Comparing the irrigation methods
To choose an irrigation method, a farmer must know the advantages and disadvantages of the various methods. He or she must know which method suits the local conditions best. Unfortunately, in many cases there is no single best solution: all methods have their advantages and disadvantages. Testing of the various methods under the prevailing local conditions provides the best basis for a sound choice of irrigation method.
The suitability of the various irrigation methods (i.e. surface, pivot, sprinkler, drip or SDI) depends mainly on the following factors:
- natural conditions
- type of crop
- type of technology
- previous experience with irrigation
- required labor inputs
- costs and benefits.
This table offers an easy comparison between the major types of irrigation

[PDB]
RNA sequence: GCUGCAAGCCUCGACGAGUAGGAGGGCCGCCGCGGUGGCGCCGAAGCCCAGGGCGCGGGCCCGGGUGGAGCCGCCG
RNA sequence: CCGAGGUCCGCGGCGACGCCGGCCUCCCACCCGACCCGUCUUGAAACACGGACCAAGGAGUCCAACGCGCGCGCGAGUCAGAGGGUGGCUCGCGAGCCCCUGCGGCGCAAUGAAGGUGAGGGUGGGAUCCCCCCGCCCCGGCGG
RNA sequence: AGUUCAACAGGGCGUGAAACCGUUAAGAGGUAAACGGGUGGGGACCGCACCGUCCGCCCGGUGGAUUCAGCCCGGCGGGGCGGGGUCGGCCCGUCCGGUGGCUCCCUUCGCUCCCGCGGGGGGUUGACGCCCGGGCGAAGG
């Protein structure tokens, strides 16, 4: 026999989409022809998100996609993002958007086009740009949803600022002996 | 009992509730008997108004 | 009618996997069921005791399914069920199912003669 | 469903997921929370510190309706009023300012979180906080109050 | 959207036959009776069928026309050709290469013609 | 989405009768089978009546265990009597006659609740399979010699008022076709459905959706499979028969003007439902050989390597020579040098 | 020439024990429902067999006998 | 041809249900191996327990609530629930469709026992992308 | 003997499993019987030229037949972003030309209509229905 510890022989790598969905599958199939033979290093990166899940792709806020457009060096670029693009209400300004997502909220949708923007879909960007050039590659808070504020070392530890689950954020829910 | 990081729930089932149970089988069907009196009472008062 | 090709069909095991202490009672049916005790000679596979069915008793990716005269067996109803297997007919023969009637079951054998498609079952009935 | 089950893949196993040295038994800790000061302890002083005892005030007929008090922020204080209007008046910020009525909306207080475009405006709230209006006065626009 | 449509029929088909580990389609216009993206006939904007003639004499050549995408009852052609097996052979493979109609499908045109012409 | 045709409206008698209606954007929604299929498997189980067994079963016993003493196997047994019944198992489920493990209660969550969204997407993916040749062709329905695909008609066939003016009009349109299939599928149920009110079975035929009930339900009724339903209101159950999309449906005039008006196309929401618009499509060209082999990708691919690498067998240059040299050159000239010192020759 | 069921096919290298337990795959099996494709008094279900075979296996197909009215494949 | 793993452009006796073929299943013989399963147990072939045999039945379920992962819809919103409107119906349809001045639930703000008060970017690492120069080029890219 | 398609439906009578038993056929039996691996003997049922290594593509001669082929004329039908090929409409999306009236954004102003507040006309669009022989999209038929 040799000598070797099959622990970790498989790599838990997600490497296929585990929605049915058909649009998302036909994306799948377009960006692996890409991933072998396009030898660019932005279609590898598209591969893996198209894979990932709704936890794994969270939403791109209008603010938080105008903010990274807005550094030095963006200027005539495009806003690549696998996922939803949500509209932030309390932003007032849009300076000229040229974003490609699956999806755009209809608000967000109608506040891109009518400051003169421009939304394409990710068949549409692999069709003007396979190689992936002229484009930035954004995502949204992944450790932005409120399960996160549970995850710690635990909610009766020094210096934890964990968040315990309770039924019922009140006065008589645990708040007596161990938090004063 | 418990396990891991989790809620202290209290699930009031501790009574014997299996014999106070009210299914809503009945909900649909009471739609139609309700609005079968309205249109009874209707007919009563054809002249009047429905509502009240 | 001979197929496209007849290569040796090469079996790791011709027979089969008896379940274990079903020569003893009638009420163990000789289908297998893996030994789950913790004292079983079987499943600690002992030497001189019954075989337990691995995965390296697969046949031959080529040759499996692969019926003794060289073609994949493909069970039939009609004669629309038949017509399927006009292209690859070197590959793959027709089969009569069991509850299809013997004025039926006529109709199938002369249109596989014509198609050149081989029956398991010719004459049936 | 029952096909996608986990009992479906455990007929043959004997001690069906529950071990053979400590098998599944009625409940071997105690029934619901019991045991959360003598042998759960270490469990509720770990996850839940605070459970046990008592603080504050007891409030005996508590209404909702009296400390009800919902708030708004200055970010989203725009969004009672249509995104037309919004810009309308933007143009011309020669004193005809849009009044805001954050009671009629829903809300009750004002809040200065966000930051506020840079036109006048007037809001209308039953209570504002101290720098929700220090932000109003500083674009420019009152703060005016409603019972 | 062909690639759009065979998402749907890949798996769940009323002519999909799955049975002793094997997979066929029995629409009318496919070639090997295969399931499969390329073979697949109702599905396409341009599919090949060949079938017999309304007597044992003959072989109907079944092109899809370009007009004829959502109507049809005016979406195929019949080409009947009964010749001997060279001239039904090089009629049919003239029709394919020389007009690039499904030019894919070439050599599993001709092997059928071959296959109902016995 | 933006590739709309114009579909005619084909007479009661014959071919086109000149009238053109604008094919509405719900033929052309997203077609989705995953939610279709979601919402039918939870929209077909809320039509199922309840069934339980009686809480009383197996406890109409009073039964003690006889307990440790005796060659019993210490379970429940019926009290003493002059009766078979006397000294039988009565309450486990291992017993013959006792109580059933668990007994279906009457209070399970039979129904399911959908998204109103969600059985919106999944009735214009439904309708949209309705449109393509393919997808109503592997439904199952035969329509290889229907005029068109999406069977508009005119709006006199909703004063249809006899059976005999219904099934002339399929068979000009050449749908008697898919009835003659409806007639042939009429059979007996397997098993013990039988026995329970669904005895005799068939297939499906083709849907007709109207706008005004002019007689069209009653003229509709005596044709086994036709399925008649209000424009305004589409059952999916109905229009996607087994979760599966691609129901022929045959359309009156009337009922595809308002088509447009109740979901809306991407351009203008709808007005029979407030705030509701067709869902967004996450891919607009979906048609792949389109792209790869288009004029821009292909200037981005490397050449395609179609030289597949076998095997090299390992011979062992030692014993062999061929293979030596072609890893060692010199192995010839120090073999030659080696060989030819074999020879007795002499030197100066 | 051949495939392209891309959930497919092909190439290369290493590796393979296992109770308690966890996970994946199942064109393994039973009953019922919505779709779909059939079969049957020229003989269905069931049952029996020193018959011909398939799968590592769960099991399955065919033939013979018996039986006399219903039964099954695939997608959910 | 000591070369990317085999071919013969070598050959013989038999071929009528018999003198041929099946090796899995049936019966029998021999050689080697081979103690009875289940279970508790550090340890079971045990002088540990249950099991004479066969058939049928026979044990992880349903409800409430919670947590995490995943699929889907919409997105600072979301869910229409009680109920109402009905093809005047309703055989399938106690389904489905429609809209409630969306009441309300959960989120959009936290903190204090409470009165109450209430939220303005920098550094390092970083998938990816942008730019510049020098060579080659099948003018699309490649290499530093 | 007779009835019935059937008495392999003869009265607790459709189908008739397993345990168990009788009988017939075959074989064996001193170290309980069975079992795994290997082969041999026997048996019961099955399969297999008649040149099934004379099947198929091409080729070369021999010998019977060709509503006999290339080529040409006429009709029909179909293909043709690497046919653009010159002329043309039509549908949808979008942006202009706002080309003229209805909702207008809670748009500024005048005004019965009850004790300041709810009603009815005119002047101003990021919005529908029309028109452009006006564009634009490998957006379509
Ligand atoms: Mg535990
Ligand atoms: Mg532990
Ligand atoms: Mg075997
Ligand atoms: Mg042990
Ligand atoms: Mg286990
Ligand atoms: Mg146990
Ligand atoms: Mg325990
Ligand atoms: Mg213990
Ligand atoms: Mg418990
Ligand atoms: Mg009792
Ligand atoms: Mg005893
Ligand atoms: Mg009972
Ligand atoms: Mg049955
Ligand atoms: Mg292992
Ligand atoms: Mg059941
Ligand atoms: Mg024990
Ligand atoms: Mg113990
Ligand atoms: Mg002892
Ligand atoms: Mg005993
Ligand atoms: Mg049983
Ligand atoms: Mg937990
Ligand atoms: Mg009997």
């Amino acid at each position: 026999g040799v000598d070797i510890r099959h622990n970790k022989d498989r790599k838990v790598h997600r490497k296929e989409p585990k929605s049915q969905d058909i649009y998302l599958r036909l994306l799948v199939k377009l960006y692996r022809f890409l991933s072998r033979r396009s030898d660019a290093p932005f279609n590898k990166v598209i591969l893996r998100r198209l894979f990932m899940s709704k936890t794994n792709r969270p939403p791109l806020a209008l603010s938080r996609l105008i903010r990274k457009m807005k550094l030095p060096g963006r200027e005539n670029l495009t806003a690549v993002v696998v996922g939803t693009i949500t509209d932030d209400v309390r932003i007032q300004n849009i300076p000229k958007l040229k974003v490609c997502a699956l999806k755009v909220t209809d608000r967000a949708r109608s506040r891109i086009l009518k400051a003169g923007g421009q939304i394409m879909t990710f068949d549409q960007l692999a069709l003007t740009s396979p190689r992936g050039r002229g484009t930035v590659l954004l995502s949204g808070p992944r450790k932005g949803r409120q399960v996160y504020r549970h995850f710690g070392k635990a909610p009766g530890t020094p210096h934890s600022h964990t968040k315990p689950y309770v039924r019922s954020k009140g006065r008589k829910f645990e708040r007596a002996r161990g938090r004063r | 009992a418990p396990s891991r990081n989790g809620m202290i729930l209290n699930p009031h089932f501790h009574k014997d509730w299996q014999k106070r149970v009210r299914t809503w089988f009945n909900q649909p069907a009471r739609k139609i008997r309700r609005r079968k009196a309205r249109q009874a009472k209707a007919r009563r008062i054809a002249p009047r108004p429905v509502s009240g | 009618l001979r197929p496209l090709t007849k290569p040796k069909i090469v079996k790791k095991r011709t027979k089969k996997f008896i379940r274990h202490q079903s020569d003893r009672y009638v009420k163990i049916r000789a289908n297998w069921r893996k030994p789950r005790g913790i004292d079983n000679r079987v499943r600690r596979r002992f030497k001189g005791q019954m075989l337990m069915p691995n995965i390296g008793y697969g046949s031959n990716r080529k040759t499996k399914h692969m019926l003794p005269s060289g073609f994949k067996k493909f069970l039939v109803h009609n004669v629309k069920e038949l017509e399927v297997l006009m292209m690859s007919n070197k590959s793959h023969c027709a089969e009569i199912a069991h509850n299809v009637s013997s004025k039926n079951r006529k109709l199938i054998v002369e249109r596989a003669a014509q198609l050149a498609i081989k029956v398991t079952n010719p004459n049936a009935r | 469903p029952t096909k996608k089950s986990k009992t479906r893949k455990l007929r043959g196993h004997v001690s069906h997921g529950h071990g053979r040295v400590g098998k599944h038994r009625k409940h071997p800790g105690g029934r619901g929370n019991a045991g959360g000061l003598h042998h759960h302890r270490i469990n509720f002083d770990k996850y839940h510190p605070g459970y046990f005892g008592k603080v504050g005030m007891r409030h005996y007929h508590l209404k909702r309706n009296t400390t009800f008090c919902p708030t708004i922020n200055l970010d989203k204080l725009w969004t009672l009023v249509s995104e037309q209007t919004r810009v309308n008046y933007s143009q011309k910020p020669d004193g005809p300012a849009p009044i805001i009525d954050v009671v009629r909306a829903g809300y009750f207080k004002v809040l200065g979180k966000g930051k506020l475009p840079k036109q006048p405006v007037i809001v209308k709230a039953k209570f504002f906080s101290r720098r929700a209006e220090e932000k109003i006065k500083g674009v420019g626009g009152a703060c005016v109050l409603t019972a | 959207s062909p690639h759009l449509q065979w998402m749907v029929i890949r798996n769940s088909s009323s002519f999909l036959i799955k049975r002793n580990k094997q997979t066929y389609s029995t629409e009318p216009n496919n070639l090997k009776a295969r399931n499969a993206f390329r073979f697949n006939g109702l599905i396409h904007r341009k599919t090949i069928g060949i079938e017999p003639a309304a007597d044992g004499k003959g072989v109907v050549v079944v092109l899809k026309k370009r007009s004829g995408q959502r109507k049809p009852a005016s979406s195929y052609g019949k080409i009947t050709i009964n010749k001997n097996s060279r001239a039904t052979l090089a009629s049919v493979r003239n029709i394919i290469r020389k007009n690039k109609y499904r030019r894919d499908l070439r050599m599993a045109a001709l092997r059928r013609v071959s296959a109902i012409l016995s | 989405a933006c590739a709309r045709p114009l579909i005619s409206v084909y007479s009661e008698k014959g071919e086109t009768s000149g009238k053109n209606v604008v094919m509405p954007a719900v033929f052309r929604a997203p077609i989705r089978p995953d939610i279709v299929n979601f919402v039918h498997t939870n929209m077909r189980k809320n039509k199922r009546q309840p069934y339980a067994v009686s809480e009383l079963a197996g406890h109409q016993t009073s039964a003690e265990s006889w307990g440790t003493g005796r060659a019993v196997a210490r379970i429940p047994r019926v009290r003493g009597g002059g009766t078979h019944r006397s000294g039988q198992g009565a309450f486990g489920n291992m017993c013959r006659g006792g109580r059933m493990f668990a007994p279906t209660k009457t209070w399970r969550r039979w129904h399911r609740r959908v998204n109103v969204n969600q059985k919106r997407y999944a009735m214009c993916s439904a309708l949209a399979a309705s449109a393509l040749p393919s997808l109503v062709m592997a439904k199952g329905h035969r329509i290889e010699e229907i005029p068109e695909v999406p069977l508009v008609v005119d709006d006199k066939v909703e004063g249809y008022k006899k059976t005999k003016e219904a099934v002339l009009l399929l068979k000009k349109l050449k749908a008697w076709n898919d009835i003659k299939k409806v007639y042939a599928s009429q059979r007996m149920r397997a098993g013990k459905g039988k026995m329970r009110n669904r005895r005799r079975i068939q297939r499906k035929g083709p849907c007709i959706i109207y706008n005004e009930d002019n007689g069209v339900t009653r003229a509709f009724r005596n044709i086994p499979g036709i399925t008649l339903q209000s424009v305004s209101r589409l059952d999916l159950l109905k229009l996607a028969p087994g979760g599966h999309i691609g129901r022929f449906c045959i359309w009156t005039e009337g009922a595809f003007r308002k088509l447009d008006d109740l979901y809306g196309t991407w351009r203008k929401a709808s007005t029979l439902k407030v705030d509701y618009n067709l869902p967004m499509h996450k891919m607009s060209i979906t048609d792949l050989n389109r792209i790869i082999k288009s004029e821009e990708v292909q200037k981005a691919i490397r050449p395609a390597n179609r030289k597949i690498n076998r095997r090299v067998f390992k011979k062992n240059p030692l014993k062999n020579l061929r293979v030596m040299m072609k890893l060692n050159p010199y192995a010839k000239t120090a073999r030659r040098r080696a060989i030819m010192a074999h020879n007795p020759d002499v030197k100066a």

|Type of irrigation||Surface||Sprinkler||Subsurface drip irrigation||Drip||Center pivot|
|Suitable for||Flat areas, various crops||Landscaping, various crops||Horticulture, large-scale agriculture, landscaping||Horticulture, large-scale agriculture, landscaping||Large-scale agriculture|
|Water efficiency||Moderate||Moderate to high||Very high||Very high||High|
|Initial setup cost||Low||Moderate||Moderate to high||Moderate to high||High|
|Nutrient management||Low precision||Moderate precision||High precision||Very high precision||High precision|
|Adaptability to different environments||Limited||Moderate||Limited||High||High|
|Potential for automation||Low||Moderate||High||High||High|
As noted, there is a vast array of irrigation options available on the market. It is very important to understand all of the possibilities before making a decision.
Each irrigation solution has both advantages and disadvantages, just like everything else in this world. It is paramount to understand them all and see which are relevant and to what degree. That is the only way to make a sensible decision.
We at Rivulis not only offer you the widest variety of irrigation solutions, we also take pride in adapting the perfect solution for your specific needs and circumstances.
Any kind of soil, anywhere, anytime – we are here to consult and come up with what you really need to make the best out of your investment.